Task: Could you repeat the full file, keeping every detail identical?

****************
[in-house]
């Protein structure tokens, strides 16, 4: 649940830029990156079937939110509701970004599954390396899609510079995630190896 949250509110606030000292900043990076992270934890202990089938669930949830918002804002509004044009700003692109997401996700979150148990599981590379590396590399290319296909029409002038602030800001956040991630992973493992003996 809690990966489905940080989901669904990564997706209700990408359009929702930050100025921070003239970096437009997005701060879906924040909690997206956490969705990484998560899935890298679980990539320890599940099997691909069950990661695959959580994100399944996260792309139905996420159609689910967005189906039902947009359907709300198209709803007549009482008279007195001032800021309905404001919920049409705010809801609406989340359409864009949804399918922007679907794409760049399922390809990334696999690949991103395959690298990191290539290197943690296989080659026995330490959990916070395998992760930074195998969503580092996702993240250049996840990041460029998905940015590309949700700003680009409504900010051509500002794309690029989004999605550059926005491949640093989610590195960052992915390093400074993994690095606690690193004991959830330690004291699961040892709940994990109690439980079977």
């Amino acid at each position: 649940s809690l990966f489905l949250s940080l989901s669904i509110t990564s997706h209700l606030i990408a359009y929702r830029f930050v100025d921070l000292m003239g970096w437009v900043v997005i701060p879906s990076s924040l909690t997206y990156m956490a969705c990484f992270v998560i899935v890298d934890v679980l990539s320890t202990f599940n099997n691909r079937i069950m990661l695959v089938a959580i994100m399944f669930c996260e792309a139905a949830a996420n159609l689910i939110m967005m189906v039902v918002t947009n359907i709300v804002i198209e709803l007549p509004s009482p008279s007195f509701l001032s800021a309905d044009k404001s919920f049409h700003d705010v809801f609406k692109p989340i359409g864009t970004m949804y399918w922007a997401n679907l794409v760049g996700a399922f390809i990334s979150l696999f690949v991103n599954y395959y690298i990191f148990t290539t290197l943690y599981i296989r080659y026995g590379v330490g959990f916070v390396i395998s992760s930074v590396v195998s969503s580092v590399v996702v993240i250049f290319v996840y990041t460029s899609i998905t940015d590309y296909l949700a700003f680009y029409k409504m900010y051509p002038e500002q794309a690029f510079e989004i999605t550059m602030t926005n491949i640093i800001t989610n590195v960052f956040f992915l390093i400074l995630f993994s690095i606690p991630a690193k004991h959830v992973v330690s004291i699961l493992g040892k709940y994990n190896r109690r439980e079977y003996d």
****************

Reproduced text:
[in-house]
């Protein structure tokens, strides 16, 4: 649940830029990156079937939110509701970004599954390396899609510079995630190896 949250509110606030000292900043990076992270934890202990089938669930949830918002804002509004044009700003692109997401996700979150148990599981590379590396590399290319296909029409002038602030800001956040991630992973493992003996 809690990966489905940080989901669904990564997706209700990408359009929702930050100025921070003239970096437009997005701060879906924040909690997206956490969705990484998560899935890298679980990539320890599940099997691909069950990661695959959580994100399944996260792309139905996420159609689910967005189906039902947009359907709300198209709803007549009482008279007195001032800021309905404001919920049409705010809801609406989340359409864009949804399918922007679907794409760049399922390809990334696999690949991103395959690298990191290539290197943690296989080659026995330490959990916070395998992760930074195998969503580092996702993240250049996840990041460029998905940015590309949700700003680009409504900010051509500002794309690029989004999605550059926005491949640093989610590195960052992915390093400074993994690095606690690193004991959830330690004291699961040892709940994990109690439980079977």
């Amino acid at each position: 649940s809690l990966f489905l949250s940080l989901s669904i509110t990564s997706h209700l606030i990408a359009y929702r830029f930050v100025d921070l000292m003239g970096w437009v900043v997005i701060p879906s990076s924040l909690t997206y990156m956490a969705c990484f992270v998560i899935v890298d934890v679980l990539s320890t202990f599940n099997n691909r079937i069950m990661l695959v089938a959580i994100m399944f669930c996260e792309a139905a949830a996420n159609l689910i939110m967005m189906v039902v918002t947009n359907i709300v804002i198209e709803l007549p509004s009482p008279s007195f509701l001032s800021a309905d044009k404001s919920f049409h700003d705010v809801f609406k692109p989340i359409g864009t970004m949804y399918w922007a997401n679907l794409v760049g996700a399922f390809i990334s979150l696999f690949v991103n599954y395959y690298i990191f148990t290539t290197l943690y599981i296989r080659y026995g590379v330490g959990f916070v390396i395998s992760s930074v590396v195998s969503s580092v590399v996702v993240i250049f290319v996840y990041t460029s899609i998905t940015d590309y296909l949700a700003f680009y029409k409504m900010y051509p002038e500002q794309a690029f510079e989004i999605t550059m602030t926005n491949i640093i800001t989610n590195v960052f956040f992915l390093i400074l995630f993994s690095i606690p991630a690193k004991h959830v992973v330690s004291i699961l493992g040892k709940y994990n190896r109690r439980e079977y003996d």